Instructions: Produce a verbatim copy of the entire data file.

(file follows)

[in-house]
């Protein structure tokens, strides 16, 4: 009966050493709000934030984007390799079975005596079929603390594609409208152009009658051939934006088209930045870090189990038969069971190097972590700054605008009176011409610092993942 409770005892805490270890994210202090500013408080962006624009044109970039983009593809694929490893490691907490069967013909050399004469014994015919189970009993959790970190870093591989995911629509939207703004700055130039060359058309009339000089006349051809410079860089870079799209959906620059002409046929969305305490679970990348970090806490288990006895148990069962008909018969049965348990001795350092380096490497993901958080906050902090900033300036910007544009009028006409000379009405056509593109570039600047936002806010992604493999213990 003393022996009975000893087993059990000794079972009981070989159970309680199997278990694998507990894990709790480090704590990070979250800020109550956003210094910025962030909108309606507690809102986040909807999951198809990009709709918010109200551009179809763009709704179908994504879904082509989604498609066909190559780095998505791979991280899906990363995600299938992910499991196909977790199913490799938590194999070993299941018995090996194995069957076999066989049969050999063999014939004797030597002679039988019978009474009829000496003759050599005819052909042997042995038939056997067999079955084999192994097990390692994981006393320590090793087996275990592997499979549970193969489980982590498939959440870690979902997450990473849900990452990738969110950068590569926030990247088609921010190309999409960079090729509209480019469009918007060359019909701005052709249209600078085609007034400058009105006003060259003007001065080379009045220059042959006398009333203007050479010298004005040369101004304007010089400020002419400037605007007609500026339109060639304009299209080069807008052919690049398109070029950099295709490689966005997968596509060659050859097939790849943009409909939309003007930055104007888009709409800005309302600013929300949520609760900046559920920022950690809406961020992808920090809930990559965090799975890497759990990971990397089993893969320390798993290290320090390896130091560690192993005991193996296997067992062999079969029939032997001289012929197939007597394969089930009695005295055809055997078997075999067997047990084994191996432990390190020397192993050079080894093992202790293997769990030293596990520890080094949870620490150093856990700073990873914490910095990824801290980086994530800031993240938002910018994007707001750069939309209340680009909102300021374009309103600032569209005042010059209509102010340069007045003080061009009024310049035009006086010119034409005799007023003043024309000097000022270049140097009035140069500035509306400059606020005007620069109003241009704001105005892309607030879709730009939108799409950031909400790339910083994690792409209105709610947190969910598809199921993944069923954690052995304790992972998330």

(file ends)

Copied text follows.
[in-house]
């Protein structure tokens, strides 16, 4: 009966050493709000934030984007390799079975005596079929603390594609409208152009009658051939934006088209930045870090189990038969069971190097972590700054605008009176011409610092993942 409770005892805490270890994210202090500013408080962006624009044109970039983009593809694929490893490691907490069967013909050399004469014994015919189970009993959790970190870093591989995911629509939207703004700055130039060359058309009339000089006349051809410079860089870079799209959906620059002409046929969305305490679970990348970090806490288990006895148990069962008909018969049965348990001795350092380096490497993901958080906050902090900033300036910007544009009028006409000379009405056509593109570039600047936002806010992604493999213990 003393022996009975000893087993059990000794079972009981070989159970309680199997278990694998507990894990709790480090704590990070979250800020109550956003210094910025962030909108309606507690809102986040909807999951198809990009709709918010109200551009179809763009709704179908994504879904082509989604498609066909190559780095998505791979991280899906990363995600299938992910499991196909977790199913490799938590194999070993299941018995090996194995069957076999066989049969050999063999014939004797030597002679039988019978009474009829000496003759050599005819052909042997042995038939056997067999079955084999192994097990390692994981006393320590090793087996275990592997499979549970193969489980982590498939959440870690979902997450990473849900990452990738969110950068590569926030990247088609921010190309999409960079090729509209480019469009918007060359019909701005052709249209600078085609007034400058009105006003060259003007001065080379009045220059042959006398009333203007050479010298004005040369101004304007010089400020002419400037605007007609500026339109060639304009299209080069807008052919690049398109070029950099295709490689966005997968596509060659050859097939790849943009409909939309003007930055104007888009709409800005309302600013929300949520609760900046559920920022950690809406961020992808920090809930990559965090799975890497759990990971990397089993893969320390798993290290320090390896130091560690192993005991193996296997067992062999079969029939032997001289012929197939007597394969089930009695005295055809055997078997075999067997047990084994191996432990390190020397192993050079080894093992202790293997769990030293596990520890080094949870620490150093856990700073990873914490910095990824801290980086994530800031993240938002910018994007707001750069939309209340680009909102300021374009309103600032569209005042010059209509102010340069007045003080061009009024310049035009006086010119034409005799007023003043024309000097000022270049140097009035140069500035509306400059606020005007620069109003241009704001105005892309607030879709730009939108799409950031909400790339910083994690792409209105709610947190969910598809199921993944069923954690052995304790992972998330």